The other half of me believes that the disrespect drivers tend to show pedestrians and bicyclists stems from a “me-first” mentality which eschews social responsibility and respect for the common man. Flying through crosswalks, poor excuses citing ignorance of the law, and buzzing pedestrians and bicyclists is not near as prevalent in other countries.

  4. I have voiced my complaints about Louisville drivers before… but I think we should also call attention to the very particular and odd situation on Frankfort. Many people use Frankfort as a thoroughfare between, say, St. Matthews and east and south on their way Downtown. They may or may not think of Frankfort as a ‘pedestrian’ street. It’s just a passageway. That perception is amplified by the one-sidedness of commerce. The track side is like a wall that few few thing emerge from. When I park along the track side and am going to, say, Carmichael’s or Heine, crossing is always fraught with confusion and fear.

    The whole situation calls for some imaginative signage, etc., as well as more sense and awareness from drivers.

  5. I thought that under Kentucky state law, motorists are supposed to bring their vehicles to a complete stop when pedestrians are crossing roadways in a striped crosswalk with & at a traffic signal (“crossing with the green light”) or at a “flashing” caution signal (like the signal under the University Hospital-Ambulatory Care Bldg bridge on Jackson Street). Otherwise, striped crosswalks that do not have a traffic signal or caution signal can be used by pedestrians but do not require traffic to come to a complete stop. At the latter crosswalks, pedestrians use them when traffic clears, which is admittedly tough on Frankfort Avenue and Bardstown Road, but once in the crosswalk, the pedestrian then has the “right of way” and at that point, motorists then must stop their vehicles.

  6. How expensive could it be to install a traffic signal that is triggered by the pedestrian pushing a button? There is a cross walk on river road that i fear will receive this upgrade after a pedestrian is hit.

  7. As I understand it, Jeff, the pedestrian still has the right of way here. This is an excerpt from the KY Driver's Manual (see the whole PDF here):

    "When traffic-control signals are not in place or in operation, the operator of a vehicle shall yield the right-of-way, slowing down or stopping if need be to so yield, to a pedestrian crossing the roadway upon which the vehicle is traveling, or when the pedestrian is approaching so closely from the opposite half of the roadway as to be in danger.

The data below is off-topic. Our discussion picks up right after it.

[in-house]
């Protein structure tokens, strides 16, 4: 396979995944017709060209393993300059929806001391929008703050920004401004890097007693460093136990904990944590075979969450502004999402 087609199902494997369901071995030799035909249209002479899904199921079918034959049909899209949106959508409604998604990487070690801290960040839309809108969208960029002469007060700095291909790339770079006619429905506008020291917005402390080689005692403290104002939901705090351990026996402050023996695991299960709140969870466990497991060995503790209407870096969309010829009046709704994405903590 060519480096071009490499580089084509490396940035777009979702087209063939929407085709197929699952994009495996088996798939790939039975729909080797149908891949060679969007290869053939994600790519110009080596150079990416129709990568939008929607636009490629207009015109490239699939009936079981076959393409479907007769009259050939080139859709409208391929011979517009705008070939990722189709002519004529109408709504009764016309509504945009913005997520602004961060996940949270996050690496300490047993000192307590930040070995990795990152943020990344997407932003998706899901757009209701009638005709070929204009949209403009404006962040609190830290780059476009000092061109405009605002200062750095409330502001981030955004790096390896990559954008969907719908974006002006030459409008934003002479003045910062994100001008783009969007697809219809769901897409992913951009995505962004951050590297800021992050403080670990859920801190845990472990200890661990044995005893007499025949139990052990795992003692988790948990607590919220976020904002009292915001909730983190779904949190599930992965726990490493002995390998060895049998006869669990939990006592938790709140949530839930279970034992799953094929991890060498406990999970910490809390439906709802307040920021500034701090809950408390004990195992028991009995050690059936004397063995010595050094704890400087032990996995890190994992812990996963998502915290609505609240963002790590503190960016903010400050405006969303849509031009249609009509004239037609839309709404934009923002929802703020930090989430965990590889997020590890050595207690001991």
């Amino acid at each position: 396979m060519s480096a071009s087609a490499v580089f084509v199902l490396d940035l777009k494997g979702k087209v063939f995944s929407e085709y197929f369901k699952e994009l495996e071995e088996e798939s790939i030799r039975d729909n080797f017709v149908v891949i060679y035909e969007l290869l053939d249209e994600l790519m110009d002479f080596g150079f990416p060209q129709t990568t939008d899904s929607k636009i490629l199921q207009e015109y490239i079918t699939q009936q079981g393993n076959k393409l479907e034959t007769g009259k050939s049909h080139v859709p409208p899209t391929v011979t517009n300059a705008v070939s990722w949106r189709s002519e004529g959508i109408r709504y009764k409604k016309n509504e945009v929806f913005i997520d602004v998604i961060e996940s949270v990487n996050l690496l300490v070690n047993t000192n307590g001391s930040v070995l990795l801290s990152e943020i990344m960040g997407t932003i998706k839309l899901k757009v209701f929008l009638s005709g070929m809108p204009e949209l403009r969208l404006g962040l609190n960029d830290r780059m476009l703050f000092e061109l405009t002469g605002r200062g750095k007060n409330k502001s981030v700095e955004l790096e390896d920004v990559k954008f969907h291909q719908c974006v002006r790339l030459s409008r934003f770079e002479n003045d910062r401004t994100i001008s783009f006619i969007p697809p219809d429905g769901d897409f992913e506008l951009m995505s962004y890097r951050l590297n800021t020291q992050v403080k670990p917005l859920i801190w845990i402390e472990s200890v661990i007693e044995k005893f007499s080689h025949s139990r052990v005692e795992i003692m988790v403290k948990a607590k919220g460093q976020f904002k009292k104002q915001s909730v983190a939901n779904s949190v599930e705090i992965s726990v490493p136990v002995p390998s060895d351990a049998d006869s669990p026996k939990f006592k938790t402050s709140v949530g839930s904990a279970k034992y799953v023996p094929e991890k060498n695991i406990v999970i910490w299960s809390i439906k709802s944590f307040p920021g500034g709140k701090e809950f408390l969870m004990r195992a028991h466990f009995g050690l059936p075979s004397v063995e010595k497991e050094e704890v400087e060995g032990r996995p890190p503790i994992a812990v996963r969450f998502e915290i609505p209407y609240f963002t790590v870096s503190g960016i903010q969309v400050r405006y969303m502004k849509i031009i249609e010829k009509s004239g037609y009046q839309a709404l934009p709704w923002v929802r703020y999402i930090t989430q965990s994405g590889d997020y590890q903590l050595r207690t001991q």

"Every pedestrian crossing a roadway at a point other than within a marked crosswalk or within an unmarked crosswalk at an intersection shall yield the right-of-way to all vehicles upon the roadway.

    "The law requires drivers to yield pedestrians in the crosswalk."

    The driver always has to yield to pedestrians at marked and unmarked crosswalks with or without traffic lights.

    Stu, a flashing traffic system similar to the one installed at U of L on Floyd Street would likely cost $22,000+. That's how much the UL facility cost with free installation from the city. It is fairly effective although some drivers still don't know how to use it or what it means.

  8. Thanks for the reference to the KY Driver's License Manual. It's been a long time since I drove around Bowman Field with a State Trooper.

  9. Are traditional signals with pedestrian triggered wireless buttons cheaper than flashing yellow lights on weight or motion sensors? They are probably safer. What about signals that are fixed on poles and not over the road like in Jeffersonville, IN? Are these legal? If you are adding a pedestrian triggered stop light on a state highway do you have to have 17 public meetings, 4 studies, a blue ribbon commitee, a T.P.S. report, and the governor's signature?

  10. Taking a (very) cursory glance at the multitude of KY Transportation Cabinet webpages, I’d venture to say that committees, studies, meetings, and a topping of TPS reports would all be necessary to implement any changes, no matter how prudent, to the crossing in question.